Skip to Content

Join the 'Metamucil Plus Calcium' group to help and get support from people like you.

Metamucil Plus Calcium News

Calcium Supplements Tied to Kidney Stone Risk in Study

Posted 13 Oct 2015 by Drugs.com

TUESDAY, Oct. 13, 2015 – People with a history of kidney stones may have a higher risk of recurrence if they use calcium supplements, a new study finds. The findings, based on records from more than 2,000 patients, add to evidence linking calcium supplements to kidney stone risk. But researchers also said that people taking calcium under a doctor's advice should not stop on their own. "We're definitely not advocating that people stop taking calcium supplements if their doctor prescribed them for their bone health," said Christopher Loftus, the lead researcher on the study and an M.D. candidate at the Cleveland Clinic Lerner College of Medicine. Loftus is scheduled to present his findings next month at the American Society of Nephrology's annual meeting in San Diego. Data and conclusions presented at meetings should be considered preliminary until published in a peer-reviewed medical ... Read more

Related support groups: Kidney Infections, Tums, Caltrate, Calcium Carbonate, Arthritis Pain Formula, Pepcid Complete, Rolaids, Caltrate 600 with D, Oyster, Titralac, Oyster Shell, Pyelonephritis, Titralac Plus, Os-Cal, Citracal + D, Os-Cal 500, Os-Cal 500 with D, Calcium/Vitamin D, Slow-Mag, Calcium Gluconate

Added Calcium May Not Help Older Bones: Studies

Posted 29 Sep 2015 by Drugs.com

TUESDAY, Sept. 29, 2015 – Extra calcium may not protect your aging bones after all. New Zealand researchers who analyzed more than 100 previous investigations say guidelines advising seniors to consume at least 1,000 to 1,200 milligrams of calcium a day are misplaced. No proof was found that boosting calcium intake beyond normal dietary levels strengthens older bones or prevents fractures, said researcher Dr. Mark Bolland. "We've gathered all the clinical studies of calcium supplements and dietary calcium intake for both bone density and fractures," said Bolland, an associate professor in the department of medicine at the University of Auckland. "Taken together, we think this is the strongest possible evidence that taking calcium supplements will not be beneficial unless there are clear medical reasons that a calcium supplement is needed," he said. Moreover, excess calcium ... Read more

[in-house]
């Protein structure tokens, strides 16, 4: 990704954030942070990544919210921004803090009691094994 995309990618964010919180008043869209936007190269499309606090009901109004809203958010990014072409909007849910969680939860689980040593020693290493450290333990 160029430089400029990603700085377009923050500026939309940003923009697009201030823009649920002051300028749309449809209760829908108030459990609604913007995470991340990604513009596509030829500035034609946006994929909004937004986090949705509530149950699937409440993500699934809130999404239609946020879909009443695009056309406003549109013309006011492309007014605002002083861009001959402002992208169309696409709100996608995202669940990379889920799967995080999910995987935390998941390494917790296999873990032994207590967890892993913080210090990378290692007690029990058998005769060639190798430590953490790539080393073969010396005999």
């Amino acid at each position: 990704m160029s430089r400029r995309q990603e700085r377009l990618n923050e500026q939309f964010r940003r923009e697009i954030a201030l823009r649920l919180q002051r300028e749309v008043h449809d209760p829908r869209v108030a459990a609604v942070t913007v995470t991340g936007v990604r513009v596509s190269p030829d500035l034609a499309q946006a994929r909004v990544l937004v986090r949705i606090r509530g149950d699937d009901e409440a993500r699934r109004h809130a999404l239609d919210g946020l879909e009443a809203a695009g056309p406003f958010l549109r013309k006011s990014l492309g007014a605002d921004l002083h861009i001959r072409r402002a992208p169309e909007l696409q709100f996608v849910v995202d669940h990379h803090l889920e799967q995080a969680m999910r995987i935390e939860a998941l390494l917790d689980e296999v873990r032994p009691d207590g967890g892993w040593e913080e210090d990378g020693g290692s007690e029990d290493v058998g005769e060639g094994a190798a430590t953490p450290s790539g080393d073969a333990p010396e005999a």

Related support groups: Osteoporosis, Tums, Fracture, bone, Caltrate, Prevention of Osteoporosis, Calcium Carbonate, Arthritis Pain Formula, Pepcid Complete, Rolaids, Oyster, Titralac, Oyster Shell, Titralac Plus, Os-Cal, Os-Cal 500, Slow-Mag, Titralac Plus Liquid, Chooz, Actonel with Calcium, Tums E-X

Calcium May Cut Risk for Precancerous Colon Lesions in Some People

Posted 10 Apr 2013 by Drugs.com

WEDNESDAY, April 10 – Consuming higher amounts of calcium may lower the likelihood of precancerous colon and rectal lesions in people who are at increased risk due to variations in two genes, a new study suggests. High calcium intake did not affect risk in people without the genetic variations. The findings may help explain inconsistent results in previous research about the link between calcium intake and the risk for these lesions, called colorectal adenomas, the researchers said. They also said the findings may help identify patients who would benefit from calcium supplements or higher levels of calcium in their diet. The study of nearly 6,000 people in Tennessee found that patients with the highest calcium intake had no reduced risk for colorectal adenomas if they had no variations in two genes – KCNJ1 and SLC12A1 – that are essential in calcium reabsorption in the kidneys. ... Read more

Related support groups: Colorectal Cancer, Tums, Caltrate, Calcium Carbonate, Calcium Citrate, Citracal, Arthritis Pain Formula, Pepcid Complete, Rolaids, PhosLo, Titralac, Oyster, Oyster Shell, Calcium Acetate, Titralac Plus, Calcium Chloride, Os-Cal 500, Domeboro, Os-Cal, Slow-Mag

Healthy Older Women Advised Against Taking Calcium

Posted 25 Feb 2013 by Drugs.com